The role of the trustee of the liquidating trust is to administer and manage the liquidating trust, sell assets, pay creditors, resolve any claims and distribute any available funds to the beneficiaries of the trust. Over the last decade, a number of firms have been established to provide trustee services in addition to trust departments of banks.

Tax implications of a liquidating trust

A liquidating trust is generally considered a grantor trust for tax purposes. The trust will be considered a liquidating trust with the primary purpose of liquidating its assets. Should the purpose of the entity change, such as to carry on a for-profit business, then the entity will no longer be considered a liquidating trust. Also, if the time period is unreasonably prolonged, the status of the entity may change from a liquidating trust.

If a trust is created outside of Chapter 11 of the Bankruptcy Code, a private letter ruling may be requested if conditions of Revenue Procedure 82-58 are met.

Under Revenue Procedure 82-58, the IRS will issue a private letter ruling if 8 conditions are met. Such conditions include, among other things, that the primary purpose of the trust is liquidation of the assets with no objective of carrying on a trade or business and the trust agreement should contain a fixed or determinable termination date. That term generally should not exceed 3 years.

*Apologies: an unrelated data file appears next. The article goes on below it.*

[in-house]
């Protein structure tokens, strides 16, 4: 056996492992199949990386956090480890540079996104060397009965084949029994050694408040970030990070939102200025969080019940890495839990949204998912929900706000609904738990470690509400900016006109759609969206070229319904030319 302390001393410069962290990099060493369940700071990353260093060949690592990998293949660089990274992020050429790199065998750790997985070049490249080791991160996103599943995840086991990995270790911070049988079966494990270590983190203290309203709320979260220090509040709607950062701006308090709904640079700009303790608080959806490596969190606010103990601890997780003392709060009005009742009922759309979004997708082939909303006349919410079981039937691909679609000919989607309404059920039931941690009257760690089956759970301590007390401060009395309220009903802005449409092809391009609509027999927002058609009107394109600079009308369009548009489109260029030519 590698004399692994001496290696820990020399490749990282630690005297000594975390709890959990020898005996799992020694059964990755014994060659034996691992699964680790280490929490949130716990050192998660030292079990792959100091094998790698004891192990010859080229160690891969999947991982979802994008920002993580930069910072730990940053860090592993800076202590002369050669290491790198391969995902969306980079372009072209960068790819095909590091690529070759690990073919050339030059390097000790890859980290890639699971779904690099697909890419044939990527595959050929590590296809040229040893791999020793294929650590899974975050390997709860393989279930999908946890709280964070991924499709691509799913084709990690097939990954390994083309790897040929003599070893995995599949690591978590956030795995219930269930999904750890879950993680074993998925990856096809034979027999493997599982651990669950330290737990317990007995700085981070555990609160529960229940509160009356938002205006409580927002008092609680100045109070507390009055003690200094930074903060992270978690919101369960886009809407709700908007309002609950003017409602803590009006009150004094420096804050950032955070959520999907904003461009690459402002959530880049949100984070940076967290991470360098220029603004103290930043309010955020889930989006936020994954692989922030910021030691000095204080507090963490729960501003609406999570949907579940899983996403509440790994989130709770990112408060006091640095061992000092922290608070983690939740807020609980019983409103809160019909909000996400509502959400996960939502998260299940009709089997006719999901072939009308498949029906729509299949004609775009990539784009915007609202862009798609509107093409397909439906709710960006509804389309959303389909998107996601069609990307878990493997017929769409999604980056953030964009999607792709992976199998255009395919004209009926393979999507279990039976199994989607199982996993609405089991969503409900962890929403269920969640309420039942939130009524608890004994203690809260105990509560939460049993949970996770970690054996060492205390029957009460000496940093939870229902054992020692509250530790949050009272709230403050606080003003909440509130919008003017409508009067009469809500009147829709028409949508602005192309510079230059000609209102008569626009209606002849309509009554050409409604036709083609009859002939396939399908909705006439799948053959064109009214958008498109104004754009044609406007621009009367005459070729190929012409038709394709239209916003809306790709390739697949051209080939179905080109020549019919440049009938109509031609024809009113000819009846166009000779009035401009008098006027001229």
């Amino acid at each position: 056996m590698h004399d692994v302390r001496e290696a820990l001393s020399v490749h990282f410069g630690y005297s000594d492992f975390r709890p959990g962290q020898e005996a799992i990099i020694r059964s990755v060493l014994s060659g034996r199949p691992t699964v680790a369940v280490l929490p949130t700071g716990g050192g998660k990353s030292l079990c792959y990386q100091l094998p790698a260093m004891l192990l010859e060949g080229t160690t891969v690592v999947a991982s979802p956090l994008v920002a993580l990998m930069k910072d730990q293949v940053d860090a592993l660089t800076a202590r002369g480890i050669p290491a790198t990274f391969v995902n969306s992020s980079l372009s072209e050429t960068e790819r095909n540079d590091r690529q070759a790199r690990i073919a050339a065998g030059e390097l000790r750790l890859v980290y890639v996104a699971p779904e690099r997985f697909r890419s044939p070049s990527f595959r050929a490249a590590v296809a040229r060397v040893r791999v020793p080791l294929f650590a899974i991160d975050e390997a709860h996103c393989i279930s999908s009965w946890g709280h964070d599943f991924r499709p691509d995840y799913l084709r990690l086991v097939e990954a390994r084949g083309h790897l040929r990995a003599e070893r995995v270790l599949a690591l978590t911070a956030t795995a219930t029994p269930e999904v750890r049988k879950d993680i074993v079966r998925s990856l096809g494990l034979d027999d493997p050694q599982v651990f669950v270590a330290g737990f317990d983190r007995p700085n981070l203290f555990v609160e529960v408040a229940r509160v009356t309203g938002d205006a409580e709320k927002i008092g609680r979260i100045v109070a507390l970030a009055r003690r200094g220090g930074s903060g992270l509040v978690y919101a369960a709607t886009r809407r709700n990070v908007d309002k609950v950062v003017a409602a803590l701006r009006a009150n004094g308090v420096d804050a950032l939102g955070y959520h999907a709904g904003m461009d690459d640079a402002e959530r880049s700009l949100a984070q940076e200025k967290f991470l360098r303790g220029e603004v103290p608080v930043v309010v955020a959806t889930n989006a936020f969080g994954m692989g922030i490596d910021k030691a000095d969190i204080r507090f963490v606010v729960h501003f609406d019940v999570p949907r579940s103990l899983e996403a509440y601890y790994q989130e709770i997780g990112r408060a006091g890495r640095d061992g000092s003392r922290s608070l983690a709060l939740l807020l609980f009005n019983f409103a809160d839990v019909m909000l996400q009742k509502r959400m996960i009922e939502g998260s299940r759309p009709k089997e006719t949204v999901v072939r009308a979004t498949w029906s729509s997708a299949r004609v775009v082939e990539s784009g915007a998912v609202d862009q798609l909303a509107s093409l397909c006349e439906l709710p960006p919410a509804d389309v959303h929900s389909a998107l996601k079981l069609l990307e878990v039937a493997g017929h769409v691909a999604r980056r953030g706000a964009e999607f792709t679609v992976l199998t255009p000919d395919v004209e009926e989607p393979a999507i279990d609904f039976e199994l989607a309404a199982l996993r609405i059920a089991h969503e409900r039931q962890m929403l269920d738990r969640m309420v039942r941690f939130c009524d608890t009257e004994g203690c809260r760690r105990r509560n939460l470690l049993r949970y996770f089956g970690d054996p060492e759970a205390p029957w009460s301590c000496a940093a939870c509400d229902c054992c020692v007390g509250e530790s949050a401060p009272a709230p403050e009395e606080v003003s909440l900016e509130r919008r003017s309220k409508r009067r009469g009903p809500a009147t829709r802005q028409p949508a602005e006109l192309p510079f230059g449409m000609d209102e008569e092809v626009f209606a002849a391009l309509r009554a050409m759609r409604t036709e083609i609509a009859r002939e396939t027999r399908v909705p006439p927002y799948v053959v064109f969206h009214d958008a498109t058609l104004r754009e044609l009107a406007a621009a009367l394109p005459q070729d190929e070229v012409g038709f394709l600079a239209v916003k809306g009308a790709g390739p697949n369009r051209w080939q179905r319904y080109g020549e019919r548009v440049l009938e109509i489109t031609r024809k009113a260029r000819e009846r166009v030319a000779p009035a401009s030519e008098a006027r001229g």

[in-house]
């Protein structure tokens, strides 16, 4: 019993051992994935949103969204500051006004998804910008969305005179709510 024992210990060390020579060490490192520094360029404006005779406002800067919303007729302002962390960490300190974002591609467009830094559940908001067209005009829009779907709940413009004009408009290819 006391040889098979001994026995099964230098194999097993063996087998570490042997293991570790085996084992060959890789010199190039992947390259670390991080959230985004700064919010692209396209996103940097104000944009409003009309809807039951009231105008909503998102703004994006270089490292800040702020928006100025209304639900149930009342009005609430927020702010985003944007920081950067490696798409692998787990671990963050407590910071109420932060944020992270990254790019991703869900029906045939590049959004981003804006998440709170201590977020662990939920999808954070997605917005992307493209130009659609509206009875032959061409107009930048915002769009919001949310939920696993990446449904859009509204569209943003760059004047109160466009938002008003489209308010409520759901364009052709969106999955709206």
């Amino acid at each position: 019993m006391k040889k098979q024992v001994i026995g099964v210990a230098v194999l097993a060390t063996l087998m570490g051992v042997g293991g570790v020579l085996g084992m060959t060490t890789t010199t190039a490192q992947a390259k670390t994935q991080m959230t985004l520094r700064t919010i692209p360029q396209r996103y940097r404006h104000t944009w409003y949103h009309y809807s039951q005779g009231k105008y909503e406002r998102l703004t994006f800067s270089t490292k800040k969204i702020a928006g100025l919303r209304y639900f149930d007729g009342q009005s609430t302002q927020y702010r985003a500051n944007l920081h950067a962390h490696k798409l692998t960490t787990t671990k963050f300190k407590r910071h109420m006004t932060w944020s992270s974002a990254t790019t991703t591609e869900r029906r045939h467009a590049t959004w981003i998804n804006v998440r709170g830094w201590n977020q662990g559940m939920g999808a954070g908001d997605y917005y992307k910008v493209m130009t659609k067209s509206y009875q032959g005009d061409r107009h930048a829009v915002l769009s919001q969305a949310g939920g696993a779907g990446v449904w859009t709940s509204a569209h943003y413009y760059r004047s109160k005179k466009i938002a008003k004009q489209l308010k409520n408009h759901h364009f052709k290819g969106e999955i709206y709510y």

A "business trust" should be considered instead of a liquidating trust if the purpose of the trust is to carry on a trade or business. A business trust is either treated as a corporation or partnership for federal income tax purposes.

Tax treatment of a liquidating distribution from a corporation

Since the business assets are deemed to have been distributed to the owners and then transferred to the liquidating trust, there will be an immediate recognition of a gain or loss from liquidation of the former business by the owners. Each owner must recognize a gain or loss on the deemed distribution received in liquidation. Such gain or loss is measured by the difference between the fair value of the liquidating distribution and the owner's adjusted basis in the corporation. The fair value of the contribution to the liquidating trust would represent the new owner's basis in the liquidating trust.

Tax treatment of a liquidating distribution from a partnership